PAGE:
Graffiti murals shed light, color on social, political woes

Partly inspired by camp life, Laila Ajjawi’s murals intended to provoke thinking

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Laila Ajjawi poses with one of her murals, in Irbid, during February 2020. (Photo: JNews)
AMMAN — In the heat of Israel’s 2014 war on Gaza, a 24-year-old Laila Ajjawi grabbed some spray cans and took to the streets of Irbid’s refugee camp, hoping to paint a message of support across its walls, amid high public sentiment against the Israeli aggression.اضافة اعلان
“I had a vision when I first started doing graffiti. I found that graffiti is a cultural weapon; it can be used in campaigns and can be used to provoke (the average person’s) thinking on the streets,” Ajjawi told Jordan News.

Seven years later, the painter-turned-graffitist believes more than ever in the power of art to bring attention to issues that matter through a process that she dubs “energy transfer”, Ajjawi said over the phone.

“I believe that the artwork can transfer energy to people. … They will interact with it, then they will go around and talk about it with other people, transferring the same energy yet again to others,” she explained.

Beyond battling oppression through her art, the muralist said she also finds inspiration in the experiences of those around her, often telling their stories through her work, to shed light on broader social issues.

“I did at least two murals that were inspired by our neighbors back in the camp. They had a girl that I used to tutor and she was doing great in school, but her family were very poor,” Ajjawi began.

“She was around 15 and we tried to talk to the mother to convince her not to let the child get married, but unfortunately, all efforts were in vain and she got married and dropped out of school,” she continued.

Her reaction was to take to a nearby alley and paint a young woman, as if rising from a grave, and reaching out to a motto reading: “Right to education.”

According to the artist, what happened to her neighbour is not uncommon. Many of her acquaintances, including distant family members, she said, have been through similar experiences.

Ajjawi pointed to the stark contrast between her experience and that of her neighbor’s, noting that she and all three of her sisters have graduated from university despite having also been raised in a refugee camp by poverty-stricken families.

As a mother herself, Ajjawi has had to wrestle with the pressures of balancing full-time motherhood and having a day job, and when pressed to make a choice, she chose the former.

“Sanad, my three-year-old son, is basically my top priority.”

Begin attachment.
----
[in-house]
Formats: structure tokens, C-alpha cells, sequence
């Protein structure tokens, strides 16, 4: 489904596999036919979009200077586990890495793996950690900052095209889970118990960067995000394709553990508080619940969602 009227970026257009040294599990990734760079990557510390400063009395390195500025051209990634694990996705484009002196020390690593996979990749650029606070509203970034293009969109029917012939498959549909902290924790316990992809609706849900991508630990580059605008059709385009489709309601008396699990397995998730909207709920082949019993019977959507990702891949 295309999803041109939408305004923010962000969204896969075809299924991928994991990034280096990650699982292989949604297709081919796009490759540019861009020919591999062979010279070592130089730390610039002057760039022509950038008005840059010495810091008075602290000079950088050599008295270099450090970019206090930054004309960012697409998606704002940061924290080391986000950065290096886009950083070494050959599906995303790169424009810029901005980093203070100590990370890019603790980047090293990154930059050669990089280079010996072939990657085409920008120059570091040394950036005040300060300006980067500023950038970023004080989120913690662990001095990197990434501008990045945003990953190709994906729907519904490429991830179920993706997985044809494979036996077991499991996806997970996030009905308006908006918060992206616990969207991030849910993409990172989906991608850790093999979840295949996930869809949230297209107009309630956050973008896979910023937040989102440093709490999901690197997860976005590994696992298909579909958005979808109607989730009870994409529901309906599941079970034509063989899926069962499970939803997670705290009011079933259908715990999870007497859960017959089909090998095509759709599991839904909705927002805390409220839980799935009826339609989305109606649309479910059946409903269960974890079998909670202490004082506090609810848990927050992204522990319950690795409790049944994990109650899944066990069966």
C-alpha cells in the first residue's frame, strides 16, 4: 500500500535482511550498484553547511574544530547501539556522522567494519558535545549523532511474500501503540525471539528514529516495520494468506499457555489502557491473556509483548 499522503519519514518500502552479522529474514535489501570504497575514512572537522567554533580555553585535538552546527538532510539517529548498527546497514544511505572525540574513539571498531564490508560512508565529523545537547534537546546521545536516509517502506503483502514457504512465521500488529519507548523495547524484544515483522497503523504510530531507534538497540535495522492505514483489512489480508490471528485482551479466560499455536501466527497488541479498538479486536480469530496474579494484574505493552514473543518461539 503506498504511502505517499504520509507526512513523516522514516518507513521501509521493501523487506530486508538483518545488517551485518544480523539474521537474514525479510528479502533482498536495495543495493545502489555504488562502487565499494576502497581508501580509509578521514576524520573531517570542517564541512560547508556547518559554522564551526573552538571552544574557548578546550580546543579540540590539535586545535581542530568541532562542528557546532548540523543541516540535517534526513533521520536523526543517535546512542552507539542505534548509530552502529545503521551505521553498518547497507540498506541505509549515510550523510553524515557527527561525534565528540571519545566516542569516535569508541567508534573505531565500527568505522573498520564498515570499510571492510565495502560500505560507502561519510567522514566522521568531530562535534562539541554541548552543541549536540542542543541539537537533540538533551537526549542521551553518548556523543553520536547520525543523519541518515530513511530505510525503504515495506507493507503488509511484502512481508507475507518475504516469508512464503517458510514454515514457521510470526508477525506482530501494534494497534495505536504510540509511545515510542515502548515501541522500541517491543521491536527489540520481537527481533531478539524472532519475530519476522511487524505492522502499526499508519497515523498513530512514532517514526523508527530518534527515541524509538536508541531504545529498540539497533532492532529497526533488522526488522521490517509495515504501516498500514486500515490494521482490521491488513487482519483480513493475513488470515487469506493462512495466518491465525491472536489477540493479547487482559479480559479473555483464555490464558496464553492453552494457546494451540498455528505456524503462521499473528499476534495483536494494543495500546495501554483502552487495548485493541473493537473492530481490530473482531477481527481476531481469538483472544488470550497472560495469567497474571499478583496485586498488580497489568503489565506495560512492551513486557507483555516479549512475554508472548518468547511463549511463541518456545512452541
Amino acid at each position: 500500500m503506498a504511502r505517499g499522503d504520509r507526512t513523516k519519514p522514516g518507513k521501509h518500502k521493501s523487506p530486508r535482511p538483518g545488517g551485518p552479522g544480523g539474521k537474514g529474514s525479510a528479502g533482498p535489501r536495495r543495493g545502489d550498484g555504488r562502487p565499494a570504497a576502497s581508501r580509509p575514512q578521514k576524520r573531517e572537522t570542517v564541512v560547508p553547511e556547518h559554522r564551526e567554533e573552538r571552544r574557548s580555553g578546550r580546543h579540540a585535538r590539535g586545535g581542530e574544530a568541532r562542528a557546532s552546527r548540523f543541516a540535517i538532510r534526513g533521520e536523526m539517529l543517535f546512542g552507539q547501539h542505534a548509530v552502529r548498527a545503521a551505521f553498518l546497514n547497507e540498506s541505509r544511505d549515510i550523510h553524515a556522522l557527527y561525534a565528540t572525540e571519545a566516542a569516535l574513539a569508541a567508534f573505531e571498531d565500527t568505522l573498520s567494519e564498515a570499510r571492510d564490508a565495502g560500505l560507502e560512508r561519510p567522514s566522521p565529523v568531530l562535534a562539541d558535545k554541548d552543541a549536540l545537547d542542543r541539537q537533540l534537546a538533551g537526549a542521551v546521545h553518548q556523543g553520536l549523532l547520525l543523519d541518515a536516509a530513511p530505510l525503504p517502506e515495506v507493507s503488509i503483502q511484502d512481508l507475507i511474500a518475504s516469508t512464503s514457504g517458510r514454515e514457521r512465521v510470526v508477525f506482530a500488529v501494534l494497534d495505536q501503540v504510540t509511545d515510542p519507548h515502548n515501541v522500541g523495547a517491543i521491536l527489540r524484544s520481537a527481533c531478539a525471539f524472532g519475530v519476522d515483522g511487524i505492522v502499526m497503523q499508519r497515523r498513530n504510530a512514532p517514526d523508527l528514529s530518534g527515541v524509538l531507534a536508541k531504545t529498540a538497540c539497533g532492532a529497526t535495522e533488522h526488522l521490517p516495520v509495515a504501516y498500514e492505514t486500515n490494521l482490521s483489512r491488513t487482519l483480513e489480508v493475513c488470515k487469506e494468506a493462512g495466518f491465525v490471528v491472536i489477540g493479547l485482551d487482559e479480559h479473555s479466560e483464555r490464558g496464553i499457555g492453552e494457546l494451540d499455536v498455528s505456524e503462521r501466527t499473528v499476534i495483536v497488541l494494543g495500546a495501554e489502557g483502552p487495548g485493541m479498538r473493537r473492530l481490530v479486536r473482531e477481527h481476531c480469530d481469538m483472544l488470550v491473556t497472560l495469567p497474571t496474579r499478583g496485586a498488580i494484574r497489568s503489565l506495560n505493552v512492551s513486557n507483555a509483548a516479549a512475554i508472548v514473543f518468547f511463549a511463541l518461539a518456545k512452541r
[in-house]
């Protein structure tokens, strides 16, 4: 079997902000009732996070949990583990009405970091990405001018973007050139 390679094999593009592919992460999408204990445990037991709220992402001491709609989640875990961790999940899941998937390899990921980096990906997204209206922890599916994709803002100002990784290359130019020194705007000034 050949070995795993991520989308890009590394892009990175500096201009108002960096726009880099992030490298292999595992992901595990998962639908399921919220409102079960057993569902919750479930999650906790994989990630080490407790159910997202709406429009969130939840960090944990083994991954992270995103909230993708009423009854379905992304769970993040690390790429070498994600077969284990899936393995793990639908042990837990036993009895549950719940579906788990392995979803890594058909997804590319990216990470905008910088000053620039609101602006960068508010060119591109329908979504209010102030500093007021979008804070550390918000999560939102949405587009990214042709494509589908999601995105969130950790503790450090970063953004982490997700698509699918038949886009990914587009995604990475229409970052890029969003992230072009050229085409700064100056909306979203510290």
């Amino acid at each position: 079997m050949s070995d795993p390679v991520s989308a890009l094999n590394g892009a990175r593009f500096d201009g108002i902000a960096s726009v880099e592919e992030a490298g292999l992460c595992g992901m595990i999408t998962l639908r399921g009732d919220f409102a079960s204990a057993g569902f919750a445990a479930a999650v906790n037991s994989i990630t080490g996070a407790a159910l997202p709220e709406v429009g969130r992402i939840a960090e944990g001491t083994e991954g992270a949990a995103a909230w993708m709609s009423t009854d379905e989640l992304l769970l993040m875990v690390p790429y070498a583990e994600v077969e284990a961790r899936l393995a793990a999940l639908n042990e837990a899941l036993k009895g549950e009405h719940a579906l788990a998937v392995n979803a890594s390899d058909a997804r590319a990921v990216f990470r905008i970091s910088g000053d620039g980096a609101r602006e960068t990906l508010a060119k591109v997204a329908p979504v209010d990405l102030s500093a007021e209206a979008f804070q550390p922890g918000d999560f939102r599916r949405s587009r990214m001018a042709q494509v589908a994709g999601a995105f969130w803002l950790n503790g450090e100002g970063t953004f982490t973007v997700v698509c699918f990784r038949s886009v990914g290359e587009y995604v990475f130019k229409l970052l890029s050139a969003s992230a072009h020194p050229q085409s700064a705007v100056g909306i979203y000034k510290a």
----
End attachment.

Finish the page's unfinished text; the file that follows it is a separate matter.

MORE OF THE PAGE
“I stopped volunteering since I became a mother to spend time with him. It is different now because I have a lot of things to consider when I am going to do something. For example, if I am (going to be) away from my son, who is going to babysit him?” Ajjawi questioned.

Ajjawi is among only a few women in her field but she believes that viewers seldom care about that.

“People love art by nature. They look at the art before looking at the gender of the artist,” Ajjawi said.

But it is not only passersby and commuters who enjoy Ajjawi’s gift for expression. The local police are among her fans as well, she joked, adding that they often stop to ask if she needs anything and, on occasion, they take photos of her work.

Laila Ajjawi poses with one of her murals, in Irbid, during February 2020. (Photo: JNews)

Speaking on her “dearest” mural, aptly named “Peace and Tolerance”, Ajjawi said that the municipality initially expressed concerns about the piece, which was set to depict two women and a man across a large wall, worrying that it would be on the receiving end of complaints from some of Irbid’s more “conservative” members of the community.

“Many elderly men stopped me to ask why I was painting an image of a woman in the street,” she said, recalling that when she would confront them by saying, “‘I am a woman (too),’ they felt a little bit ashamed of themselves because they were shaming a woman on the wall and I am a woman myself.”

“I originally used three models for that painting, two girls and a guy, but I ended up adding an elderly man with the same features as the people who stopped me while painting,” she added.

Elaborating on the struggles that come with the territory of being an artist, Ajjawi explained that the pandemic has taken a toll on her prospects, as it has for many of her peers.

“Graffiti, and art in general, are now my main sources of income. COVID-19 has changed a lot of things for me. Many projects were cancelled because the people in charge of these projects had to invest money in something else — more basic — like rent,” she explained.

“I would love, as an artist, to get good support, to the point where I could reflect my own ideas in the streets. Without having to work for someone else; to have my own freedom, so that I can send good messages that we really need in our community, while supporting myself financially,” Ajjawi said, hoping to remain true to her purpose as continues the pursuit of her dream.